At 5:45 in Washington, D.C., the switchboard at the Pentagon was warned that bombs planted somewhere in the building would go off in ten minutes. "You killed hundreds of us today in the streets of Washington," said the woman's voice. "But we are still giving you a chance to evacuate the building. You do not have time to find the bombs. Leave the Pentagon now, and let history be the judge of which side truly fought for life and against death."
Somehow the fact that the caller had said bombs (plural) had not gotten through. And the actual explosions were far more powerful than the caller had implied. Since a proper investigation was never subsequently undertaken, no one knows precisely what type of explosive was used, how many bombs there were, how they were introduced into the Pentagon, Where they were placed, and how they were set off. Nor was the most interesting question of all ever satisfactorily answered: Who done it? In any case, at 5:55 P.M., Washington time, a series of explosions destroyed one-third of the river side of the Pentagon, ripping through all four rings from the innermost courtyard to the outermost wall.
There was great loss of life. Hundreds of people who had been working on that side of the building were killed. Although the explosion had not visibly touched their bombproof shelter, the Secretary of Defense, the Joint Chiefs of Staff, and numerous other high-ranking military persons were found dead; it was assumed that the concussion had killed them, and in the ensuing chaos nobody bothered to examine the bodies carefully. After the explosions the Pentagon was belatedly evacuated, in the expectation that there might be more of the same. There was no more, but the U.S. military establishment was temporarily without a head.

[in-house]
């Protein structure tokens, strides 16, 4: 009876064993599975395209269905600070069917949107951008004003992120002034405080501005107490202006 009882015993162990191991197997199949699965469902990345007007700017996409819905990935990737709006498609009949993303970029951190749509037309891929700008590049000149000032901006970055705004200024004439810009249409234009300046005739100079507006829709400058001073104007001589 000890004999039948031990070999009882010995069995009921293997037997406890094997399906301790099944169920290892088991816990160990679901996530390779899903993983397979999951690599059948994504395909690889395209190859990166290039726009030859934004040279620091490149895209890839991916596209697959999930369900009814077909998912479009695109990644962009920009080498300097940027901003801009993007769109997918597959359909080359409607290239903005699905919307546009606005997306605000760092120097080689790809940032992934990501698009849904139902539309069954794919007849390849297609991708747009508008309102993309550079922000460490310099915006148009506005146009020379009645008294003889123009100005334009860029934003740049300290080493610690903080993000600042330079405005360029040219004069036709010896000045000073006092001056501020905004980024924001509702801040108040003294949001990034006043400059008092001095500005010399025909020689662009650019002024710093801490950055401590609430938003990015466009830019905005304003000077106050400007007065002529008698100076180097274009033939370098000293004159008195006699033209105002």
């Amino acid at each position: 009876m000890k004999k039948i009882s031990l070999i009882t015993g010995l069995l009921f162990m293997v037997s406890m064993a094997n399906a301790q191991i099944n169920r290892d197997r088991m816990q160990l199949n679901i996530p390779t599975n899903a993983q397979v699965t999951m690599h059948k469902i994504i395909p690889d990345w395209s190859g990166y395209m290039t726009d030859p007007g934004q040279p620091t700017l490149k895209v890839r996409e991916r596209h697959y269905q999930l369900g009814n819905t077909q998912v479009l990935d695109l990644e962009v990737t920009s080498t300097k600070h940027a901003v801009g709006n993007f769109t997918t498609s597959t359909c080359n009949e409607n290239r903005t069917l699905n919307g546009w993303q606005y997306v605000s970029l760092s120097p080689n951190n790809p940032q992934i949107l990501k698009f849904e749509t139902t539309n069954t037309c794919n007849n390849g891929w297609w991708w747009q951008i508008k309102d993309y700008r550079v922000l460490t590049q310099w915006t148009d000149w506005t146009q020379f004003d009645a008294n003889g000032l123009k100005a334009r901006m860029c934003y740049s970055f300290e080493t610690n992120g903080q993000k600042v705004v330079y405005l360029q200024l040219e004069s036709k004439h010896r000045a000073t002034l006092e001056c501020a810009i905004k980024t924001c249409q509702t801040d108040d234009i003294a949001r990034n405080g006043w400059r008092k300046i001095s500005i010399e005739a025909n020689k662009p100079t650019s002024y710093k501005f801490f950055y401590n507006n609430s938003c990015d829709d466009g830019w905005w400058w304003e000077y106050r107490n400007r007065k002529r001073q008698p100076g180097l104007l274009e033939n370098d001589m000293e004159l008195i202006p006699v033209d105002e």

Another casualty was Mr. H. C. Winifred of the U.S. Department of Justice. A civil servant with a long and honorable career behind him, Winifred, apparently deranged by the terrible events of that day of infamy, took the wheel of a Justice Department limousine and drove wildly, running twenty- three red lights, to the Pentagon. He raced to the scene of the explosion brandishing a large piece of chalk, and was trying to draw a chalk line from one side of the gap in the Pentagon wall to the other when he collapsed and died, apparently of a heart attack.